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Bridging the Reinforcement Gap

Updated: Dec 5, 2023



Positive versus negative reinforcement - the divisive trend that causes articles to go viral and heated arguments between advocates of each side.


In my own journey, I have explored both approaches and variants thereof, and what has occurred to me is that we seem to be focusing the divide in the wrong place.


Let me explain...


Firstly, we need to understand the basic definition of each quadrant to avoid any confusion about what the words mean in this context:


By definition then:

  • P- is the removal of a stimulus (negative) to decrease undesired behaviour (punishment).

  • P+ is the addition of a stimulus (positive) to decrease undesired behaviour (punishment).

  • R- is the removal of a stimulus (negative) to increase desired behaviour (reinforcement).

  • R+ is the addition of a stimulus (positive) to increase desired behaviour (reinforcement).

Stimuli range on a sliding scale from very appetitive to mildly appetitive, to neutral, to mildly aversive to very aversive. An example would be being given a carrot (more appetite) versus soaked hay (less appetitive). Or a single fly landing on the skin (less aversive) versus being stung by a bee (more aversive). The way a stimulus is perceived depends on each individual horse and situation eg. One horse might experience a single fly on their leg as neither irritating nor enjoyable i.e. neutral. While another might find this single fly more irritating thereby making the stimulus more aversive.


All the focus on the divide between R+ and R- seems to be based on the fact that R+ is generally perceived by the R+ advocates as more enjoyable for the horse and mostly without aversives, while the R- advocates believe the horses are only performing for the food they receive and any stress the horse shows is solely blamed on the fact that food is involved.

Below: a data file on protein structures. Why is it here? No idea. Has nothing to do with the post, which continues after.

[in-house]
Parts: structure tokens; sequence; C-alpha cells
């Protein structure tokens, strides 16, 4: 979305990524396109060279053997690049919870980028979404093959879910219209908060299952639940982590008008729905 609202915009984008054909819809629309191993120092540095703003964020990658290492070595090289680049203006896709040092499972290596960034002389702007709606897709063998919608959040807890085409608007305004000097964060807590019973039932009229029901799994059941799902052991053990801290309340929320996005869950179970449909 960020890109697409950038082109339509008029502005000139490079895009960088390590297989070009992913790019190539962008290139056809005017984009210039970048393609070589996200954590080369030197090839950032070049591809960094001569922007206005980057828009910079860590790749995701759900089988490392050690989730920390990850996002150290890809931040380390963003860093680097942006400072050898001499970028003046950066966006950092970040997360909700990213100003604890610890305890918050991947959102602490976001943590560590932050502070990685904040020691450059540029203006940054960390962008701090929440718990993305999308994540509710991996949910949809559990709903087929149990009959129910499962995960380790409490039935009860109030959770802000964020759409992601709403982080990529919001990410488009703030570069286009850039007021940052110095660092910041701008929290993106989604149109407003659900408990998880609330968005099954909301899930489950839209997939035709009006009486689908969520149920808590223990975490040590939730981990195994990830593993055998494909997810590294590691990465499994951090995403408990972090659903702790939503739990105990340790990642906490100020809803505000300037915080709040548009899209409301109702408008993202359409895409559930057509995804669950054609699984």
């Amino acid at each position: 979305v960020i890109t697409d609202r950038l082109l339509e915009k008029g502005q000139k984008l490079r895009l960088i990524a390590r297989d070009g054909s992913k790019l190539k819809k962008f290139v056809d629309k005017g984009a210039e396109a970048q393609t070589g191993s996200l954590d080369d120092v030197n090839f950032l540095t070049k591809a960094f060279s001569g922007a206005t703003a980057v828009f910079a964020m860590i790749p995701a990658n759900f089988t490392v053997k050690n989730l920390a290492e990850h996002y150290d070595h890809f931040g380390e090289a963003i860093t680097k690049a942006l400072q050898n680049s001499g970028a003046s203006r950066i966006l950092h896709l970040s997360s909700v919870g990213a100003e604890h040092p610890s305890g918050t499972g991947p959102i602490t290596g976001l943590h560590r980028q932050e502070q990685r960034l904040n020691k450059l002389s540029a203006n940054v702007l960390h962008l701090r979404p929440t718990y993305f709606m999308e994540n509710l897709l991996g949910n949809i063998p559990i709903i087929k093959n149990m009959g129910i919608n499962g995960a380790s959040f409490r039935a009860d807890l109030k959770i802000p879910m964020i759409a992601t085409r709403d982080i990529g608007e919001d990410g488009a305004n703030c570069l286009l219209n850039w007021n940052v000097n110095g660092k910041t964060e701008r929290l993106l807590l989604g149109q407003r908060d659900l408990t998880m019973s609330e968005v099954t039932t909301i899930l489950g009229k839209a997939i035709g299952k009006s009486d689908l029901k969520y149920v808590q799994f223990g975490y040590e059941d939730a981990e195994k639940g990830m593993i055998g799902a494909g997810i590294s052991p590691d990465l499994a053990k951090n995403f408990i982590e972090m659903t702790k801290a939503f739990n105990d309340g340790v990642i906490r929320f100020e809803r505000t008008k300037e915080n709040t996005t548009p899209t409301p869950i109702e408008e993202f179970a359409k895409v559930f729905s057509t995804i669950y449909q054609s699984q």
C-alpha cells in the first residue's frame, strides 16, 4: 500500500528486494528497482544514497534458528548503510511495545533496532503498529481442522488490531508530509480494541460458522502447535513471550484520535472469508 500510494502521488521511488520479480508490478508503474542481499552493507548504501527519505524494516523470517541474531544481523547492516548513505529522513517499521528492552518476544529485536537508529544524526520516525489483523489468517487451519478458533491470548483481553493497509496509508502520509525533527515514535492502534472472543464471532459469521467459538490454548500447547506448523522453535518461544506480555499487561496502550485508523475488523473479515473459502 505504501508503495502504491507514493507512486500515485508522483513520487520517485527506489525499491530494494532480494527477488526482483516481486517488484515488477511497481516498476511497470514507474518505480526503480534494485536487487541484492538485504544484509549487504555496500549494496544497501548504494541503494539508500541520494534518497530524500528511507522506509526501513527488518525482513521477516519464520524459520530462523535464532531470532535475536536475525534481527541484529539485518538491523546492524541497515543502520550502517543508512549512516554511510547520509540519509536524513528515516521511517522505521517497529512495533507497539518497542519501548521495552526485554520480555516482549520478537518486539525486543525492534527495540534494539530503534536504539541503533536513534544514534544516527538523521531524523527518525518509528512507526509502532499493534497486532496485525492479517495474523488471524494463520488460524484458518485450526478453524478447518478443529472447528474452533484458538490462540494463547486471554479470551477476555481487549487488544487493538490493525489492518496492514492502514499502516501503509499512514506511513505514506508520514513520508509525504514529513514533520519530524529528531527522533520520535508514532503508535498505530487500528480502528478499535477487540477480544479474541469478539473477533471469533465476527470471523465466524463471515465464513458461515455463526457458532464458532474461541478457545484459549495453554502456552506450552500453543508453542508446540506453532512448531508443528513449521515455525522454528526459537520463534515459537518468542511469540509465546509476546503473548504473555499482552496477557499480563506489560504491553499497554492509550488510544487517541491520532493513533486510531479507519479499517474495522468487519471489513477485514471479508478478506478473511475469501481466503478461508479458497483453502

R- is generally perceived by the R+ advocates as being driven by unethical aversive pressure and, at best, offering the horse moments of relief from the pressure, while the R- advocates believe that their horses are engaging in the training "just for them" and that it is the only way to develop "true connection".


I would like to offer a different perspective.


What if, instead of pitching R+ and R- against each other, we open-mindedly learn about both approaches from trainers who use them ethically with objectively good results?

We might start to see that what makes training good, in terms of the horse's mental, emotional, and physical well-being, is whether the training is rooted in the essence of reinforcement versus punishment, not whether it is purely an R+ or R- approach.


If we center our training around the essence of reinforcement, we are creating a space of safety where our horse finds us, and the training we offer, an interesting and enjoyable experience. We base our guidance on setting our horses up for success to find the right answers and look for any opportunity to appreciate every small step in the right direction using both the addition of a reward and the offer of release and relaxation between efforts, depending on what benefits the horse most in the moment.